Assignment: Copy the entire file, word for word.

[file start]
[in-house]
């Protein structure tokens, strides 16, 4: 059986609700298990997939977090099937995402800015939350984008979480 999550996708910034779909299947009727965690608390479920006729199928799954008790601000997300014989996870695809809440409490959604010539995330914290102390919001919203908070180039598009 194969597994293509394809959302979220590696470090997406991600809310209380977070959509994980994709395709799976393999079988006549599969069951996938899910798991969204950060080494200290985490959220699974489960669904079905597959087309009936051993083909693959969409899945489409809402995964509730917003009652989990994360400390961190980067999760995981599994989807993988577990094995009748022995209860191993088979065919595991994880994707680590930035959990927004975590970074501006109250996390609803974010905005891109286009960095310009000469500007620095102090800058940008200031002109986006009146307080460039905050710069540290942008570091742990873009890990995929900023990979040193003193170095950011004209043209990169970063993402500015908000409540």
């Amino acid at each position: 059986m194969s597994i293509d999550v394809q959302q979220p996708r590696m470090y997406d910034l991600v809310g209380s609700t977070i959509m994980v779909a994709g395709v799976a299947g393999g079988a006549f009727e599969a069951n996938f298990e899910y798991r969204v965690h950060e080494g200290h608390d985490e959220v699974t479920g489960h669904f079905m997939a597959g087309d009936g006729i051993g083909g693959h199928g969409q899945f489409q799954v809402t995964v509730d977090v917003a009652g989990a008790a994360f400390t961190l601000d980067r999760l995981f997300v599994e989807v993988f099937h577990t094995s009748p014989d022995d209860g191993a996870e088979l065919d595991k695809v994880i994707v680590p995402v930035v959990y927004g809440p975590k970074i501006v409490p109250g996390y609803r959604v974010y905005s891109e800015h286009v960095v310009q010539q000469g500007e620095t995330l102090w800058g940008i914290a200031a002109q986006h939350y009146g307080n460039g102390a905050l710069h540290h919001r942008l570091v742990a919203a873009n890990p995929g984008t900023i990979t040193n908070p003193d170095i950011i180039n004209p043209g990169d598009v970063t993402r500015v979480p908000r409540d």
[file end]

[in-house]
């Protein structure tokens, strides 16, 4: 059986609700298990997939977090099937995402800015939350984008979480 999550996708910034779909299947009727965690608390479920006729199928799954008790601000997300014989996870695809809440409490959604010539995330914290102390919001919203908070180039598009 194969597994293509394809959302979220590696470090997406991600809310209380977070959509994980994709395709799976393999079988006549599969069951996938899910798991969204950060080494200290985490959220699974489960669904079905597959087309009936051993083909693959969409899945489409809402995964509730917003009652989990994360400390961190980067999760995981599994989807993988577990094995009748022995209860191993088979065919595991994880994707680590930035959990927004975590970074501006109250996390609803974010905005891109286009960095310009000469500007620095102090800058940008200031002109986006009146307080460039905050710069540290942008570091742990873009890990995929900023990979040193003193170095950011004209043209990169970063993402500015908000409540």
């Amino acid at each position: 059986m194969s597994i293509d999550v394809q959302q979220p996708r590696m470090y997406d910034l991600v809310g209380s609700t977070i959509m994980v779909a994709g395709v799976a299947g393999g079988a006549f009727e599969a069951n996938f298990e899910y798991r969204v965690h950060e080494g200290h608390d985490e959220v699974t479920g489960h669904f079905m997939a597959g087309d009936g006729i051993g083909g693959h199928g969409q899945f489409q799954v809402t995964v509730d977090v917003a009652g989990a008790a994360f400390t961190l601000d980067r999760l995981f997300v599994e989807v993988f099937h577990t094995s009748p014989d022995d209860g191993a996870e088979l065919d595991k695809v994880i994707v680590p995402v930035v959990y927004g809440p975590k970074i501006v409490p109250g996390y609803r959604v974010y905005s891109e800015h286009v960095v310009q010539q000469g500007e620095t995330l102090w800058g940008i914290a200031a002109q986006h939350y009146g307080n460039g102390a905050l710069h540290h919001r942008l570091v742990a919203a873009n890990p995929g984008t900023i990979t040193n908070p003193d170095i950011i180039n004209p043209g990169d598009v970063t993402r500015v979480p908000r409540d």